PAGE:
Понедельник, 25 октябряИнститут «Высшая школа журналистики и массовых коммуникаций» СПбГУ

Russian media speech on RTR Moldova broadcasting

Introduction. The former republics of the Soviet Union today still retain Russian as one of the main languages of their inhabitants. In the Republic of Moldova it is considered official on the territory of the unrecognized state — the Pridnestrovian Moldavian Republic (PMR), in the rest of the country the use of the Russian language is only allowed.

The presence of Russian-language TV-channels throughout Moldova is an important component of the country’s media economy. This is primarily due to the fact that a considerable percentage of residents speaking Russian. The results of the last complete census of the population of Moldova (2014, excluding the territory of the PMR) showed that 9.7 % of residents consider Russian to be their native language, and 14.5 % — as the everyday language. As for the Romanian language, 80.2 % of the population consider it their native language, and 78.6 % consider it daily. While in Pridnestrovie, which was not taken into account in the general population census of the Republic of Moldova, Russian is the most common language, and 29.1 % of the population, according to the 2015 PMR census, are Russians by origin and occupy the first place among all nationalities of the unrecognized state.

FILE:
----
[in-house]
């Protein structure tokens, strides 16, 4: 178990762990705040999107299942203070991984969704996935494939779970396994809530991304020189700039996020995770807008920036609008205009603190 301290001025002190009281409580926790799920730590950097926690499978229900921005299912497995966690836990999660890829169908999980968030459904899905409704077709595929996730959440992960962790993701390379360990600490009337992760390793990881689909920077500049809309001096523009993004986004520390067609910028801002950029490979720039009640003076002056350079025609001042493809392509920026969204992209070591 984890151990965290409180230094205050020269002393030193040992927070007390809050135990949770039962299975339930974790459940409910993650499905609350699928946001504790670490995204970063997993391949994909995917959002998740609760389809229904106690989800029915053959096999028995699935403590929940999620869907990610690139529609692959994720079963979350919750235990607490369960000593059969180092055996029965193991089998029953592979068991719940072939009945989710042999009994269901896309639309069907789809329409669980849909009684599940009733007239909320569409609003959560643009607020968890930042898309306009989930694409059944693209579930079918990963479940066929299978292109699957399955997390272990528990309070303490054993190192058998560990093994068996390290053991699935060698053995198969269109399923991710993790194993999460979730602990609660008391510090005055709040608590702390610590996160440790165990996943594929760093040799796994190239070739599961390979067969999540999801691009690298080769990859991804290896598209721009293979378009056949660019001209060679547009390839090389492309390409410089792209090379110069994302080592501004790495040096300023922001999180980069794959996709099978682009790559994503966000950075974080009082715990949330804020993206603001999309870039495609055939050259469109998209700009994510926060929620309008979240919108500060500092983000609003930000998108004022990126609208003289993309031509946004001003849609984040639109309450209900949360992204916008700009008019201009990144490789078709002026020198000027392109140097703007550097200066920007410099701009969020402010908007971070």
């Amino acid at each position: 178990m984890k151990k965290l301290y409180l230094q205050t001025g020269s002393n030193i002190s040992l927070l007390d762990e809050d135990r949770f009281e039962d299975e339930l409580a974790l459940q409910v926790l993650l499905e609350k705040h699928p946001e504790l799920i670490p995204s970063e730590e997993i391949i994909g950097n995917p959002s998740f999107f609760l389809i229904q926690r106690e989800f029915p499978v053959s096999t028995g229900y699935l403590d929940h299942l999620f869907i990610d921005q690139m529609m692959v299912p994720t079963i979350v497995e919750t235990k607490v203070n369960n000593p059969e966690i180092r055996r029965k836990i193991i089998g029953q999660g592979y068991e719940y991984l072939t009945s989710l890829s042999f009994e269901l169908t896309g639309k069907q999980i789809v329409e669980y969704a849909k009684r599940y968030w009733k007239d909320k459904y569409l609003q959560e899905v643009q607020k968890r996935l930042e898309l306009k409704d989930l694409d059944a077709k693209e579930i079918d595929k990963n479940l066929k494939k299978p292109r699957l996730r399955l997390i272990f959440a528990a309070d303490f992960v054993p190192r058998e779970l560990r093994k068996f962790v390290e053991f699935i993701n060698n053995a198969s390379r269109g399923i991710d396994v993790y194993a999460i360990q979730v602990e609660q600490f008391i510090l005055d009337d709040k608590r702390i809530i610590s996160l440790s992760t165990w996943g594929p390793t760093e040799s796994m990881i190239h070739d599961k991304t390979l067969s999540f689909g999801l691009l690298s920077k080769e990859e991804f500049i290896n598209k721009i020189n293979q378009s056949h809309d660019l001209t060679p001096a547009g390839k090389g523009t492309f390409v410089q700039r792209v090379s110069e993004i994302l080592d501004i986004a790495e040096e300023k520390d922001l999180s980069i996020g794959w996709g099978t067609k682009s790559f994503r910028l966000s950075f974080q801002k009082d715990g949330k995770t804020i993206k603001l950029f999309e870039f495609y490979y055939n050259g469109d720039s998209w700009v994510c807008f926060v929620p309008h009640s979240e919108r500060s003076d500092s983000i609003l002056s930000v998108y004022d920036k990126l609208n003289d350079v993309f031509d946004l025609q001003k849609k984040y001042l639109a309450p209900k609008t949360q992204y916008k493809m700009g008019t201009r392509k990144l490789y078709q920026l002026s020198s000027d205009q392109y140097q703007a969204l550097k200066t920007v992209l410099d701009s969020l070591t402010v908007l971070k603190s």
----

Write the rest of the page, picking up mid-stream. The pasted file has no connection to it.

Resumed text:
Since April 2009 in Moldova, against the background of an active anti-Russian campaign, there is a process of quantitative reduction of information and copyright programs produced in Russia on the territory of this state. Nevertheless, the viewers of Republic of Moldova still have the opportunity to watch the Russian international TV-channel RTRPlaneta, which broadcasts the daily socio-political talk show “60 minut” of the TV channel “Rossiya 1”.

Despite the gradual decrease in the air volume of programs in Russian in the layout of the audiovisual media in Moldova, the content continues to be highly demanded by the target audience, as evidenced by the ratings of Russian-language TV-channels in the country. According to the statistics of the research company AGB Nielsen for December 2019, RTR Molodva, which is 50 % owned by the largest media holding in Russian Federation Vserossiiskaia gosudarstvennaia teleradiokompaniia (VGTRK) occupies the first line in the rating. In this regard, the TV-channel causes the greatest scientific interest from the point of view of studying the peculiarities of the Russian media speech in Moldova.

Speaking about the historical roots of the Russian language in this country, the linguist T. P. Mlechko in the article “Why did “tysiachkii” become “nanash”, and whose fault is it that I am “finan”?” calls the reasons for the emergence of the Moldavian version of Russian language:

  1. centuries-old close ties between the languages of the Slavs, Romanians and Moldovans;